Please "Lead Us Not Into Temptation". Indeed I think for this reason each woman needs to daily self-examine her manner of dress and behaviour.

  6. John-116134 January 27, 2008

    I don't think Mary really delved into what brings temptation, as the article is titled. But I agree mostly with her and applaud her efforts against porn. There's no mistake, erotica is porn, just as you probably saw about 80% of the men on match.com say they like it. Porn is primarily a men's problem, as most of it is directed towards men, but women view it too. I don't think it's right of you to say catholics who view porn are not catholic. They are sinning very bad, but they are our fallen brohers. Don't give up on them. They have a very painful and strong addiction which keeps them from Christ in the eucharist and sets them up for loads of trouble down the road, because pornography is a grave sin and I don't think you can take communion without confession. This porn is so addictive that without a miracle of prayer, you can not stop. I canceled my cable service completely because it does just as your article says, it leads into temptation.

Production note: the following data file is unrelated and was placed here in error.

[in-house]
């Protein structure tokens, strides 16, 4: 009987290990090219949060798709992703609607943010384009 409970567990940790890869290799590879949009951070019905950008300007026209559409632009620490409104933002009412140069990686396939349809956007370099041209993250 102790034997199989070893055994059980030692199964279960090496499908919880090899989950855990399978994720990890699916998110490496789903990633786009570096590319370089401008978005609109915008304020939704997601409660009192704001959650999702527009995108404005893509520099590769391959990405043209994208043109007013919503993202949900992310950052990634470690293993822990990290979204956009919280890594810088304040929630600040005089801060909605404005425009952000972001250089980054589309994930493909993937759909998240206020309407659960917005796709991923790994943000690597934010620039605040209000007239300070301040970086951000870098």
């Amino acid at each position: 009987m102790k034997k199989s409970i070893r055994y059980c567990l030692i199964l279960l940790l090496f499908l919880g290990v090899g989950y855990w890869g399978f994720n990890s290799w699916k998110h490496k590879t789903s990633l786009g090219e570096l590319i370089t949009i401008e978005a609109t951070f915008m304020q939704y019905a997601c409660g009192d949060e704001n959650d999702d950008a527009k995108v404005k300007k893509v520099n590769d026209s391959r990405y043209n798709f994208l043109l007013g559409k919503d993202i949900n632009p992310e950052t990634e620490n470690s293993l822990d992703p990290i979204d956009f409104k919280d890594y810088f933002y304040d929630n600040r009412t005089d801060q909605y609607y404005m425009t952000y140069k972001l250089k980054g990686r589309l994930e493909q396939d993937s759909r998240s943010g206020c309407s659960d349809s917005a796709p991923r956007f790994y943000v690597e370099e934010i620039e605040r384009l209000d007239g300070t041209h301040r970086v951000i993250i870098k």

Stephen does bring up a point I think you should have addressed, and that is modesty of dress for women. OH NO! It's the m-word! Maybe women shouldn't wear mini skirts and tight, revealing blouses to church, work, and family friendly public places? Yes, the men bear the blame for the hard porn. But maybe women bear the blame for the soft porn, the leading into temptation on network tv and in all the department store magazines. Last time I checked no women were forced or manipulated to pose in those.

  7. Jeevan-273011 January 28, 2008

    hey this is been great……one of my friend Bethany a member of 4 marks sent me a mail…how bad porn is…..each point was very strong …so i just decided to give up watching…..thnks to bethany and thanks u tooo carying such works…..it works a lot ———–Jeevan

  8. Author

    Okay, I just submitted my next column, and it isn't about porn, so I figured I'd address some of the final issues here.
    First, thank you all for your comments!
    Second, I wanted to clarify that I write the articles, but I don't write the titles. 4Marks does that. So I didn't even know the word "temptation" was in the title until the article was posted. Which is why I didn't write about it.
    Second, I didn't address modesty because the article isn't about modesty. The article is about "erotica." When I write about modesty, I'll write about modesty. Which I'll probably do soon, since I just finished writing a little booklet about the subject. Anybody who thinks I'm afraid of the M-word doesn't know me very well!
    And finally, the point is well taken about the grocery store check out aisle. In my head, I was thinking of the SI Swimsuit Issue, which generally appears there. But most of the other publications — Maxim, FM, Stuff — those are in the magazine aisle. And they tend to show up front and center in airport magazine shops.